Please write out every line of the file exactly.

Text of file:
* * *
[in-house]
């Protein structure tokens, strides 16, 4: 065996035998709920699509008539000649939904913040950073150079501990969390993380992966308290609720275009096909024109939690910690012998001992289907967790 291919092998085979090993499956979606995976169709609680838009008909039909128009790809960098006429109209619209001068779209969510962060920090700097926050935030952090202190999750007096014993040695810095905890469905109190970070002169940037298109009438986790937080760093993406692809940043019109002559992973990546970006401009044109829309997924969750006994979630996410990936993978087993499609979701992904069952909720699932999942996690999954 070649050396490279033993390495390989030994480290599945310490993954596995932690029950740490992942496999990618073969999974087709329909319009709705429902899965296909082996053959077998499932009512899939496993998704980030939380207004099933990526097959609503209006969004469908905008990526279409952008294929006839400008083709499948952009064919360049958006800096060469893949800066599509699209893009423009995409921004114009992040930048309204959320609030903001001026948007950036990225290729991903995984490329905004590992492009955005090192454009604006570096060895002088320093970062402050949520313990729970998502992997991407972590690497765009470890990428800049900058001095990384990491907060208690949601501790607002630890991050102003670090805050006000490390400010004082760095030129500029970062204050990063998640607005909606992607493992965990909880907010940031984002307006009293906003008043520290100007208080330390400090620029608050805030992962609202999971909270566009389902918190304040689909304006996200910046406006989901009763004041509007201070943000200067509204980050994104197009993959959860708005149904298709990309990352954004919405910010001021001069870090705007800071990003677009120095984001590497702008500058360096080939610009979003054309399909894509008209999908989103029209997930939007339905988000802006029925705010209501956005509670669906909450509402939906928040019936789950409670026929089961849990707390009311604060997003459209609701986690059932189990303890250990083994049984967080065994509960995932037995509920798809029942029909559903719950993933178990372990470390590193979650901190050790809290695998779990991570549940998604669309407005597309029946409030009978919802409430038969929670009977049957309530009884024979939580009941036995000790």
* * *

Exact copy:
[in-house]
């Protein structure tokens, strides 16, 4: 065996035998709920699509008539000649939904913040950073150079501990969390993380992966308290609720275009096909024109939690910690012998001992289907967790 291919092998085979090993499956979606995976169709609680838009008909039909128009790809960098006429109209619209001068779209969510962060920090700097926050935030952090202190999750007096014993040695810095905890469905109190970070002169940037298109009438986790937080760093993406692809940043019109002559992973990546970006401009044109829309997924969750006994979630996410990936993978087993499609979701992904069952909720699932999942996690999954 070649050396490279033993390495390989030994480290599945310490993954596995932690029950740490992942496999990618073969999974087709329909319009709705429902899965296909082996053959077998499932009512899939496993998704980030939380207004099933990526097959609503209006969004469908905008990526279409952008294929006839400008083709499948952009064919360049958006800096060469893949800066599509699209893009423009995409921004114009992040930048309204959320609030903001001026948007950036990225290729991903995984490329905004590992492009955005090192454009604006570096060895002088320093970062402050949520313990729970998502992997991407972590690497765009470890990428800049900058001095990384990491907060208690949601501790607002630890991050102003670090805050006000490390400010004082760095030129500029970062204050990063998640607005909606992607493992965990909880907010940031984002307006009293906003008043520290100007208080330390400090620029608050805030992962609202999971909270566009389902918190304040689909304006996200910046406006989901009763004041509007201070943000200067509204980050994104197009993959959860708005149904298709990309990352954004919405910010001021001069870090705007800071990003677009120095984001590497702008500058360096080939610009979003054309399909894509008209999908989103029209997930939007339905988000802006029925705010209501956005509670669906909450509402939906928040019936789950409670026929089961849990707390009311604060997003459209609701986690059932189990303890250990083994049984967080065994509960995932037995509920798809029942029909559903719950993933178990372990470390590193979650901190050790809290695998779990991570549940998604669309407005597309029946409030009978919802409430038969929670009977049957309530009884024979939580009941036995000790």